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On May 9th of 2015, Saul “Canelo” Alvarez delivered a resonant knock-out of James Kirkland on HBO that wins the 2015 KO of the Year.

The knock-out itself came in the third round, after slightly more than two minutes of action. The end came when Alvarez delivered a single, big right hand that caught Kirkland on the jaw and left him flat on his back after spinning to the canvas.Alvarez was clearly the big star heading into the fight. The fight was telecast by HBO for free just one week after the controversial and disappointing Floyd Mayweather Jr. and Manny Pacquiao fight, and Alvarez was under pressure to deliver the type of finish that people were going to talk about. Kirkland was happy to oblige Alvarez, taking it right to Alvarez from the start. Kirkland’s aggression saw him appear to land blows that troubled the young Mexican in the early going. Alvarez played good defense, and he floored Kirkland in the first round, displaying his power and his technique in knocking down an aggressive opponent.

However, Kirkland kept coming at Alvarez and the fight entered the third round with both men working hard and the feeling that the fight would not go the distance. Kirkland continued to move forward, keeping “Canelo” against the ropes and scoring points with a barrage of punches while looking for an opening.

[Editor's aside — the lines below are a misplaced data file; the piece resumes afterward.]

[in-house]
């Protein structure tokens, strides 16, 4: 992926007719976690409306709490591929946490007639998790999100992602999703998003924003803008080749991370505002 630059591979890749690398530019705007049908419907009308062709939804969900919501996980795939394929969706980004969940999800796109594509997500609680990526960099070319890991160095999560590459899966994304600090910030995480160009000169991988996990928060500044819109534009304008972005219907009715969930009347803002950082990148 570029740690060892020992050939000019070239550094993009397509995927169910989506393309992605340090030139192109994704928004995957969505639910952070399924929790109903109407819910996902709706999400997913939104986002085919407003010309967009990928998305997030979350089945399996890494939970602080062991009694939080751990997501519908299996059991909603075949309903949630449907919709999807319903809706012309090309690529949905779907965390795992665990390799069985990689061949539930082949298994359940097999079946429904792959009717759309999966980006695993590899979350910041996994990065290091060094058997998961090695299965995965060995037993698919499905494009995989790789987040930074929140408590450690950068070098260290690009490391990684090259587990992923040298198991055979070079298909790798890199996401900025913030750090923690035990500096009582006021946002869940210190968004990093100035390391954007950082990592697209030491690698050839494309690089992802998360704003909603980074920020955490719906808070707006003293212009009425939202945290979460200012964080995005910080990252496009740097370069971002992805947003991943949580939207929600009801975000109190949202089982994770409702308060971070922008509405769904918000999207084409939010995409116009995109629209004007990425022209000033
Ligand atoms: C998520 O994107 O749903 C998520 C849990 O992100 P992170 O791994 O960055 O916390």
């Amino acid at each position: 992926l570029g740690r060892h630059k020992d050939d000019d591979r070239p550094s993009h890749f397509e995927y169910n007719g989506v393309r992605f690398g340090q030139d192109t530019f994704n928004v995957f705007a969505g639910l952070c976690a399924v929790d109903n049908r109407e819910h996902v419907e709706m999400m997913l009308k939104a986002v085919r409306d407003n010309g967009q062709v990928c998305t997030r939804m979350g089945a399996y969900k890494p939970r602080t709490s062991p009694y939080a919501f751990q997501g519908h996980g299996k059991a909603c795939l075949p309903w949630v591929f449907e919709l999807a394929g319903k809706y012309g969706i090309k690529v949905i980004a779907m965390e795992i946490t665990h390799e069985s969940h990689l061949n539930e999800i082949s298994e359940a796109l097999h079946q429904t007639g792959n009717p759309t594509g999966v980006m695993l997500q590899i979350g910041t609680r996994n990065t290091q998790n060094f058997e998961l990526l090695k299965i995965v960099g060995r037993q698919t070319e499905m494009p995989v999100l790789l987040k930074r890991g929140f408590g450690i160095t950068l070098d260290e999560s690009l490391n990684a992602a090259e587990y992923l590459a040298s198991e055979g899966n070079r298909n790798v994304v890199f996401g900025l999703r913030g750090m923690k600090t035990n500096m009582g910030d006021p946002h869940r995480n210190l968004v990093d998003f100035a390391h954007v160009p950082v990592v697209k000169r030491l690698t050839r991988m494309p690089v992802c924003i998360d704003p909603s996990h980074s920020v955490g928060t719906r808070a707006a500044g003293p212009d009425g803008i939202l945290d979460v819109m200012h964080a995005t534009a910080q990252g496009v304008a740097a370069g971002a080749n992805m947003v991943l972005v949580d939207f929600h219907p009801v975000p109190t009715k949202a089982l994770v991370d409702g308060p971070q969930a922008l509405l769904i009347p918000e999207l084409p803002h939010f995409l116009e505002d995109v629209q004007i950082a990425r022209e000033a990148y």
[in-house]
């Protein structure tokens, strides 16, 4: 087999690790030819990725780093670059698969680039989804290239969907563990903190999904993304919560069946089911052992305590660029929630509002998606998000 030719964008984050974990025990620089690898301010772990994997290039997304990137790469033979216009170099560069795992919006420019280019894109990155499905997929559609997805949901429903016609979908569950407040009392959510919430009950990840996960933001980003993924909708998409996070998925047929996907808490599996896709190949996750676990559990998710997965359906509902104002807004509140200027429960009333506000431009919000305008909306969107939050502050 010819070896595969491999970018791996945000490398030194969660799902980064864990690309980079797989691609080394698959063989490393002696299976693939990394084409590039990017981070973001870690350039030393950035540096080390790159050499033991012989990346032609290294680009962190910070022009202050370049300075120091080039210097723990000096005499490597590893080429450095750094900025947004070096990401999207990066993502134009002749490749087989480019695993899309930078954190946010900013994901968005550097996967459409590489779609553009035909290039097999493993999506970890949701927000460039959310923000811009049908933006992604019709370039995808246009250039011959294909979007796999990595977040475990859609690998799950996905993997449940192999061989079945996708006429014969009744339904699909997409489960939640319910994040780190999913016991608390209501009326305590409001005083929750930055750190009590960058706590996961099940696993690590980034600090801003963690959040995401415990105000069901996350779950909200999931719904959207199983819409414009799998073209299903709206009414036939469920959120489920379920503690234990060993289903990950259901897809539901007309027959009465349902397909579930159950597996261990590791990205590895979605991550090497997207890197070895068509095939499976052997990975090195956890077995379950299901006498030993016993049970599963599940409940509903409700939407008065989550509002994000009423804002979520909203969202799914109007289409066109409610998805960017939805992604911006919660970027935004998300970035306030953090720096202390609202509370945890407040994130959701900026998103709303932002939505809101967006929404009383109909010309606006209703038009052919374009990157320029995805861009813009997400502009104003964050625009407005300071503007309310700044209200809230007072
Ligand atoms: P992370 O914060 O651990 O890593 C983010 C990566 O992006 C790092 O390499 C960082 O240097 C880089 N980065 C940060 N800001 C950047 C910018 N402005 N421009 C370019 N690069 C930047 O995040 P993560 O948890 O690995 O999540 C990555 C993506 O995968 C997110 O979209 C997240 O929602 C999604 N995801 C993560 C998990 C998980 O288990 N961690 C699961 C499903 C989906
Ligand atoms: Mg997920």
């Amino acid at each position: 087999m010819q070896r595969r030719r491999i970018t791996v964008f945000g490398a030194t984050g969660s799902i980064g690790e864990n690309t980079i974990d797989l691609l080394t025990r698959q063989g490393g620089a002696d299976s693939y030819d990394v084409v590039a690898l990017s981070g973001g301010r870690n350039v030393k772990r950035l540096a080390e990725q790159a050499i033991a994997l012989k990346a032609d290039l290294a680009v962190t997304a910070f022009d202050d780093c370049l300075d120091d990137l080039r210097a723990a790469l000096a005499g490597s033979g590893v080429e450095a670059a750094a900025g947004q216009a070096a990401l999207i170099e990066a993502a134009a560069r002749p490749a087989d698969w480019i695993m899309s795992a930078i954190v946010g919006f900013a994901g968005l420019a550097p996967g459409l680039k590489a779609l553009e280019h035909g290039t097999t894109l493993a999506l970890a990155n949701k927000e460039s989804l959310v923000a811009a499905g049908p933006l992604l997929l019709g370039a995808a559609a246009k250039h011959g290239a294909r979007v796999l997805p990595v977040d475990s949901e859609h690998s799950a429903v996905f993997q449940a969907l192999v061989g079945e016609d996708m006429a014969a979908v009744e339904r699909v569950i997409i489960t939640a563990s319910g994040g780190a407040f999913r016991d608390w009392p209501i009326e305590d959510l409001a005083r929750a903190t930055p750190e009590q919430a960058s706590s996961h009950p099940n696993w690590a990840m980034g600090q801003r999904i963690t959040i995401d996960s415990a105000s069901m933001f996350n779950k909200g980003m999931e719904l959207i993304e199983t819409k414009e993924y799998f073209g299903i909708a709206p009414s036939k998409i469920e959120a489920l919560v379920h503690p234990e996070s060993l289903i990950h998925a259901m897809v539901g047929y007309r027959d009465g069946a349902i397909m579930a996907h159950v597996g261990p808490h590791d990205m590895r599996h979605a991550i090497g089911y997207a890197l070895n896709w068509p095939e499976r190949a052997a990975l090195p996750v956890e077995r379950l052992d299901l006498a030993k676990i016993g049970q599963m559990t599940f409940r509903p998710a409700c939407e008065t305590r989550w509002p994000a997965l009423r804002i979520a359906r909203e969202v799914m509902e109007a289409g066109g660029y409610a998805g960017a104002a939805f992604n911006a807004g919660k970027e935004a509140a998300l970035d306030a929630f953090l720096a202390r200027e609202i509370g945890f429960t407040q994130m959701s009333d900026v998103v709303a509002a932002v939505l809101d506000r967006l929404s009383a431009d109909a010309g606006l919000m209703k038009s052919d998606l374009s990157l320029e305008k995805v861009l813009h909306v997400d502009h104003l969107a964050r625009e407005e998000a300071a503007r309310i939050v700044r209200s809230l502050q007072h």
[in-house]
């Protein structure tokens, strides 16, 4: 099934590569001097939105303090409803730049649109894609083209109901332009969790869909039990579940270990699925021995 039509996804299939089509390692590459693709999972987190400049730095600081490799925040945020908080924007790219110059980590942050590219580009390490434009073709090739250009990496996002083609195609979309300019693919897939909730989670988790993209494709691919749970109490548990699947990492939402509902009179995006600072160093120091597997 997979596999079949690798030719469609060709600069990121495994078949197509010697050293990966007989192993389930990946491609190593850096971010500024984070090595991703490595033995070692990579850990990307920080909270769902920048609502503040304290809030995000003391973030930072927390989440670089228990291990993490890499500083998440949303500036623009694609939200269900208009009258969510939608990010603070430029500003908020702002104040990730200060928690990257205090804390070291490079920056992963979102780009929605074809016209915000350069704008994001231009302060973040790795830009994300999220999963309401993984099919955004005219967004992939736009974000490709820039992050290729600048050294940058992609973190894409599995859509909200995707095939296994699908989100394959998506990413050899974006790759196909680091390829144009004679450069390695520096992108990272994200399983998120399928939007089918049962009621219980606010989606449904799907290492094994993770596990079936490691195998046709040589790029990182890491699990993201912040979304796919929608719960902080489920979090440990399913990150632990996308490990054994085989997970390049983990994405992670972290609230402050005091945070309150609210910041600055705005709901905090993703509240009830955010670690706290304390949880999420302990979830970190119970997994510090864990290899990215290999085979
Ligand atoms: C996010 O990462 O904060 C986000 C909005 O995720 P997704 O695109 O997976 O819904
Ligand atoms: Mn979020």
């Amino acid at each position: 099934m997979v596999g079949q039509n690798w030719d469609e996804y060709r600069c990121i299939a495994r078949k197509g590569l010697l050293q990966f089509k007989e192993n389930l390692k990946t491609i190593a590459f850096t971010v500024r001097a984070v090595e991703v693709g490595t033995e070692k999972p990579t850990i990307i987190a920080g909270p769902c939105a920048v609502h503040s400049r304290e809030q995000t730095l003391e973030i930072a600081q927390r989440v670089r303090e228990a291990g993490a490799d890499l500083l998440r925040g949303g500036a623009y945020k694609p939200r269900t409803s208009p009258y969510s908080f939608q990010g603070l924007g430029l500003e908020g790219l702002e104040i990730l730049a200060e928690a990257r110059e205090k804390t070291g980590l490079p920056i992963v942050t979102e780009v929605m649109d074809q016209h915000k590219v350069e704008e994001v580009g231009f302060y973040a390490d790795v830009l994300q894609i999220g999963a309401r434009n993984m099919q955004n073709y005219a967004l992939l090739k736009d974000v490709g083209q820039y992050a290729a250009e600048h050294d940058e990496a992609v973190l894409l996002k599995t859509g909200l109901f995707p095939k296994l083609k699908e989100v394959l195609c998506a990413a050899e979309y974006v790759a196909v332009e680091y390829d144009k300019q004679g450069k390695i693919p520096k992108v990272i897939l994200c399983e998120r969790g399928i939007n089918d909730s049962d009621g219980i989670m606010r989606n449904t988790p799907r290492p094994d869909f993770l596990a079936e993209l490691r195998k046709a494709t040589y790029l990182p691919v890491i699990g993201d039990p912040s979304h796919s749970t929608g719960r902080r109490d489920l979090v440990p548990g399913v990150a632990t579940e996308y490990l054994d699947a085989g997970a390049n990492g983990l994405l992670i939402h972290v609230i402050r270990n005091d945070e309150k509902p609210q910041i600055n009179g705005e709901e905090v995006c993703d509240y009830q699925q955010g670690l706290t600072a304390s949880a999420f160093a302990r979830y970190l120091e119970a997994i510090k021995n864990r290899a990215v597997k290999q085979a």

At around the two minute mark, Alvarez landed an uppercut that sent Kirkland to the canvas again. Kirkland got up, but it was clear that he did not have his legs under him. Kirkland was going to try to survive the round, but Alvarez had an opportunity to close out the fight. The question was would he take it?

Alvarez closed in on Kirkland, putting his opponent’s back to the ropes. Kirkland was hurt, but he was still dangerous, pawing with punches and loading up for one big shot.

But it was the big shot “Canelo” threw that ended the night. Kirkland never saw it coming, as he was loading up with a huge right hand of his own. The right Alvarez threw cracked Kirkland in the jaw, and his eyes went blank. His big right hand whizzed harmlessly over the head of a ducking Alvarez, providing the momentum for the spin that left Kirkland prone on the canvas.

Saul “Canelo” Alvarez went on to defeat Miguel Cotto in his second fight of 2015 and he is clearly one of boxing’s biggest stars heading into 2016. On May 9th Alvarez added another reel to his highlight film when he knocked out James Kirkland with the 2015 “Knock Out of the Year”.

Photo by naoki fukuda